Three Keys to Self Love: Monday Motivation #30
I write a lot about love – specifically self love.
But really, seriously – what the hell does that even mean?
Short of the silly middle school definitions that my son and his friends make jokes about, what does it mean when someone says “I love myself?”
I thought maybe this week would be a good time to talk about what I mean when I say it.
I have done a lot in my forty four years – some of it I am proud of – some of it, less so.
But to love myself, must I be universally proud of everything I’ve ever done?
There was a time not so long ago when I thought so. I really felt like maybe I had SOME things to be proud of but certainly being proud or loving myself in spite of all the OTHER things that I’d done would be foolhardy and self-inflating. In my mind, if it wasn’t worth lauding, then it wasn’t worth anything… hence I wasn’t worth anything.
Then I went through a period of forgiving people who’d hurt me through my life (abusive step-mother, father who didn’t care enough to soften or change the brutal childhood goings on, ex-boyfriends/husbands, and so on).
That helped me be less constrained, less stressed, and even less defensive – but it didn’t help me find self love.
I turned my critical eye inward – this time trying to look with an unbiased perspective at the woman I am, what I’ve done, what I’ve been through, and who I’ve become.
And I found that I am not unlike anyone else in this world.
I don’t know why that felt like a revelation, but it did – and that simple realization lifted such a weight off of me.
- I have been through experiences (like everyone else)
- I’ve done some dumb stuff (like everyone else)
- I’ve been hurt by other people whether they intended it or not (like everyone else)
- In some ways I’m scarred (like everyone else).
And then I thought about how I treat everyone else by comparison to how I treat myself. I am far nicer, kinder, more forgiving, more welcoming; and when it comes to other people’s “baggage,” to the stuff they feel the most ashamed of? I don’t judge – often telling them (and myself) that in those circumstances, I most likely would have done the very same thing as they did.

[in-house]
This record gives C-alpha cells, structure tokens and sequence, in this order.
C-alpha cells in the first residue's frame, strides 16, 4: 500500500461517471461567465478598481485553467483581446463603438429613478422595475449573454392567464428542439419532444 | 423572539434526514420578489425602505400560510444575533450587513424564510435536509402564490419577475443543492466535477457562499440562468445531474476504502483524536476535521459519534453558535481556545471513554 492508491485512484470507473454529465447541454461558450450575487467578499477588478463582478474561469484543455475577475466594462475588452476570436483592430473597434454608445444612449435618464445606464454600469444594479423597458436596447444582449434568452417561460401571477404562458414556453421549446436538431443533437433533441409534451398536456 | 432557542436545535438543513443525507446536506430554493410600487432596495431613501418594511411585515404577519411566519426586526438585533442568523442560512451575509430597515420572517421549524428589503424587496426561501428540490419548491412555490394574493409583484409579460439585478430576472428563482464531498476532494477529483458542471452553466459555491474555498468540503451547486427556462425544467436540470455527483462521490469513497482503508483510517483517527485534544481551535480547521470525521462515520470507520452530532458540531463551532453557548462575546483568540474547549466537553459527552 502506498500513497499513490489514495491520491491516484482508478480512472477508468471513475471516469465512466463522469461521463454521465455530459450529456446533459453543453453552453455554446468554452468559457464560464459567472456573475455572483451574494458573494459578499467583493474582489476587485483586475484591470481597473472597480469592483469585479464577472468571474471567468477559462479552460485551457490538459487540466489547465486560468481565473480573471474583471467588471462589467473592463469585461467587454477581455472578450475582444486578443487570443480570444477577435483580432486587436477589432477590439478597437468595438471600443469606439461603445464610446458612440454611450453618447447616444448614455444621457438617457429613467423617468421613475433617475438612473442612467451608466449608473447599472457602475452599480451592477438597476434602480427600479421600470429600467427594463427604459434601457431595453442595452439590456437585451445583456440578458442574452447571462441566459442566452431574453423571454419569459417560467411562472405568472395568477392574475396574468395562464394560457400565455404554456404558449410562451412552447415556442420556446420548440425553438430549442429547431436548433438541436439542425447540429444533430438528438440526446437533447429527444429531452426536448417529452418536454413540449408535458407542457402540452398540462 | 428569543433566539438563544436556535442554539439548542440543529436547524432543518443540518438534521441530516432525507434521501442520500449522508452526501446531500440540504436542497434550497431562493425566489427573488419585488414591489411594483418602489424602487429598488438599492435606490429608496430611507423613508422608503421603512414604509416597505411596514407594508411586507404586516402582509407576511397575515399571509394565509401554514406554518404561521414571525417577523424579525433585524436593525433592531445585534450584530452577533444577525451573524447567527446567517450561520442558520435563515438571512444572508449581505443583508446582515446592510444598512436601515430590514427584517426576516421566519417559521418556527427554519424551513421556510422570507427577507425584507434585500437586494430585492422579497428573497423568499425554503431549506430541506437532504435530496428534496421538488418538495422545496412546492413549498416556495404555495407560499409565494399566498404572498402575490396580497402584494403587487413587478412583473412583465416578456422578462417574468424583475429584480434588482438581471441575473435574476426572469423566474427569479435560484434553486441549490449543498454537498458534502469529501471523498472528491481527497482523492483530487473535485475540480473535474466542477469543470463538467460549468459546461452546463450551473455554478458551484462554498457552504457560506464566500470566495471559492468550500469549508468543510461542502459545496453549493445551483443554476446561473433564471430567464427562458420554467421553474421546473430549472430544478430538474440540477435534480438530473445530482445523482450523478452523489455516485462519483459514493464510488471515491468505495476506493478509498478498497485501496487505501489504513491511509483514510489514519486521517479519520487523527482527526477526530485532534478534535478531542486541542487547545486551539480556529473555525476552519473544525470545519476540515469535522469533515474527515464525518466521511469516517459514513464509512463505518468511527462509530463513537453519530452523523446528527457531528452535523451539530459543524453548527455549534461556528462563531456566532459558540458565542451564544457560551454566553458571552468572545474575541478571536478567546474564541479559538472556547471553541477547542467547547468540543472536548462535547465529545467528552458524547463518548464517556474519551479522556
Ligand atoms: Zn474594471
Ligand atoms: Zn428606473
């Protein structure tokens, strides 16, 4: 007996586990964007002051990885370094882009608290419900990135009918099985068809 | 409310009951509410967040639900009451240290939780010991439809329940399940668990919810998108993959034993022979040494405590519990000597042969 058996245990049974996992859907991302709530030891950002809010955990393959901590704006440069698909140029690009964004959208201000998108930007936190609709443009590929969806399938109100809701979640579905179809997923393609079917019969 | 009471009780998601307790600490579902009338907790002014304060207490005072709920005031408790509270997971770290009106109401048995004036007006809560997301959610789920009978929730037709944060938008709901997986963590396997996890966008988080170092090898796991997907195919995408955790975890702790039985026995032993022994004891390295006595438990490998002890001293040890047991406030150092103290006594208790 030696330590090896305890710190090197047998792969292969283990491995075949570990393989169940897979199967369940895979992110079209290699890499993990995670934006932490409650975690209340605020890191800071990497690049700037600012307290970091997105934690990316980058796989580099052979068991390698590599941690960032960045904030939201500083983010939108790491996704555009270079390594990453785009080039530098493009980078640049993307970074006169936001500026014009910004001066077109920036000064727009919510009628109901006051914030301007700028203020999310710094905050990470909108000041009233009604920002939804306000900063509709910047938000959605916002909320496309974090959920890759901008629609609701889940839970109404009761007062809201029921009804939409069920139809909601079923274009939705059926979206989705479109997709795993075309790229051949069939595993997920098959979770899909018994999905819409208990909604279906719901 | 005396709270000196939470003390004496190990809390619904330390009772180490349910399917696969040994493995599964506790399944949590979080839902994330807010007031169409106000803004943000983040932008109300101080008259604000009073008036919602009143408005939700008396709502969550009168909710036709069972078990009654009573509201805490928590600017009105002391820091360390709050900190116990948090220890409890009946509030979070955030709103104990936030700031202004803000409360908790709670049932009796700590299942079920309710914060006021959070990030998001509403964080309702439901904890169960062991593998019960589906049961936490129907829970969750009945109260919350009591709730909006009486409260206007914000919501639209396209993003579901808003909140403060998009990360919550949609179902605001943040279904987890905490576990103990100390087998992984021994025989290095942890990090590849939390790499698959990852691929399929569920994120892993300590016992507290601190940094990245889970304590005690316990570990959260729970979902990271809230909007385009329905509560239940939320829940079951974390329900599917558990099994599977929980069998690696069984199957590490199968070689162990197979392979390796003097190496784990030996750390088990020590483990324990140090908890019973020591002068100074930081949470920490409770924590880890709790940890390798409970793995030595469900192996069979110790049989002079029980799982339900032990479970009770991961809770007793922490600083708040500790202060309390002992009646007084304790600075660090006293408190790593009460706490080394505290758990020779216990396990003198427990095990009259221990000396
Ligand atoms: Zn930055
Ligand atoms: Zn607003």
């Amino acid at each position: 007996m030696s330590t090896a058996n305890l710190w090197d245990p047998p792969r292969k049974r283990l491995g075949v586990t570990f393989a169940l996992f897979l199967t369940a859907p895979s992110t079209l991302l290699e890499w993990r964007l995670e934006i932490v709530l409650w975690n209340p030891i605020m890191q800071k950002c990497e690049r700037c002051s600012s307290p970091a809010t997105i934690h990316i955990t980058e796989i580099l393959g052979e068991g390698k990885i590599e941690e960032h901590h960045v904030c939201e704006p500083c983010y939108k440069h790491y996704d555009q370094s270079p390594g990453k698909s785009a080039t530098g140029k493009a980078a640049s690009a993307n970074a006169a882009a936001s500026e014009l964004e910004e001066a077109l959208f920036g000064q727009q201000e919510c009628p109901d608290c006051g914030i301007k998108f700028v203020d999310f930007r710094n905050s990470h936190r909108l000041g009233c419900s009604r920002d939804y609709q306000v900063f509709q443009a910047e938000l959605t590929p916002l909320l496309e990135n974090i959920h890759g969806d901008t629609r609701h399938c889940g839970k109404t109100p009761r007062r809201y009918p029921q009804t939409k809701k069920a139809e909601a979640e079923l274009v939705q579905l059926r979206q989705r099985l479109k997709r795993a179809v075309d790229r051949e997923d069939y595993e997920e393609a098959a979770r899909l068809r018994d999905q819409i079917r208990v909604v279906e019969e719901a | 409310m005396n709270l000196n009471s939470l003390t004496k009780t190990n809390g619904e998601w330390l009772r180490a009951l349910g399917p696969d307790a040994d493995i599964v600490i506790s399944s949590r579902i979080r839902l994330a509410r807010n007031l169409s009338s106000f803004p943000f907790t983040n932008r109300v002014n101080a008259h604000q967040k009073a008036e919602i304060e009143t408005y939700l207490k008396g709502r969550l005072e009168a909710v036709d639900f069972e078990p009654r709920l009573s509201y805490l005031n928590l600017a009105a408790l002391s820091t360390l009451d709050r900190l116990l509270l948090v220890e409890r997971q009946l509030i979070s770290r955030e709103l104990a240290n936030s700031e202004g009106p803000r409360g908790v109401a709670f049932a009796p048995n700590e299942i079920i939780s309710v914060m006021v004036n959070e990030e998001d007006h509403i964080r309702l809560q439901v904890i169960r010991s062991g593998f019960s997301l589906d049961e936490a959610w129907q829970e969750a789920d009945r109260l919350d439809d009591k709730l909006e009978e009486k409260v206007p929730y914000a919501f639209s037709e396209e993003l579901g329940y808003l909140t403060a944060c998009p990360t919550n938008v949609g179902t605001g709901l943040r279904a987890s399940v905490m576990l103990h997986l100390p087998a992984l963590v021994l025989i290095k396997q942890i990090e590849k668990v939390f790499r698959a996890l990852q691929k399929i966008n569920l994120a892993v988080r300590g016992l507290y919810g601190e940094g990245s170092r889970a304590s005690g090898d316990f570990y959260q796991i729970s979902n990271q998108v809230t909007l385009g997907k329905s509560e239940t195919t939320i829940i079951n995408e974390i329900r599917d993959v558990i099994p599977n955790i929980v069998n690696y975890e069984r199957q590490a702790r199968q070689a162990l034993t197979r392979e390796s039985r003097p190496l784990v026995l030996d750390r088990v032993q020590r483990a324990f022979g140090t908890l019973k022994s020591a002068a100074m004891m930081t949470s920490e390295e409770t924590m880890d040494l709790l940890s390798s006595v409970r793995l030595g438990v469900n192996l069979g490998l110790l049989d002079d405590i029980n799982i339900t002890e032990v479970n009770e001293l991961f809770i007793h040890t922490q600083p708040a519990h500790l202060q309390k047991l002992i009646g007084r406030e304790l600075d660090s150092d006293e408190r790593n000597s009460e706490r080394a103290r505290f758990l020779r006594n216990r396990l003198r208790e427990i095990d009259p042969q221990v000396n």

So what happened when I applied the “other people rules” to the person inside me?
They add up to Self love
I found that I could accept my flaws, I could forgive myself for those things I’m ashamed of, that I could be proud of the woman I am today.
Of course, that process doesn’t happen in the snap of a finger and it isn’t “one and done.” It’s something that, for me, happens multiple times in a week (sometimes multiple times in a day).
I don’t mind it though – I like bringing my worthiness into my conscious mind and living in it for a moment or two; it is warm & uplifting and feels like a solid steel support beam.
I like looking back at the process of finding pride, forgiveness, and acceptance.
And there it is: self love means forgiveness, acceptance, and pride; in other words, self love means clearing away all the junk that gets in the way of me seeing my worth.
I have a slip of paper that’s an affirmation that helps me when I am feeling low or unworthy. I thought I’d share it this week.
I love you
For all the you ARE
All that you’ve been
& all that you are yet to become
Simple words that remind me what self love is and, wow, does it feel good to say them.
What do you say to make yourself feel good when you feel your self-love slipping? Do you have an affirmation or activity that helps? Please share in the comments.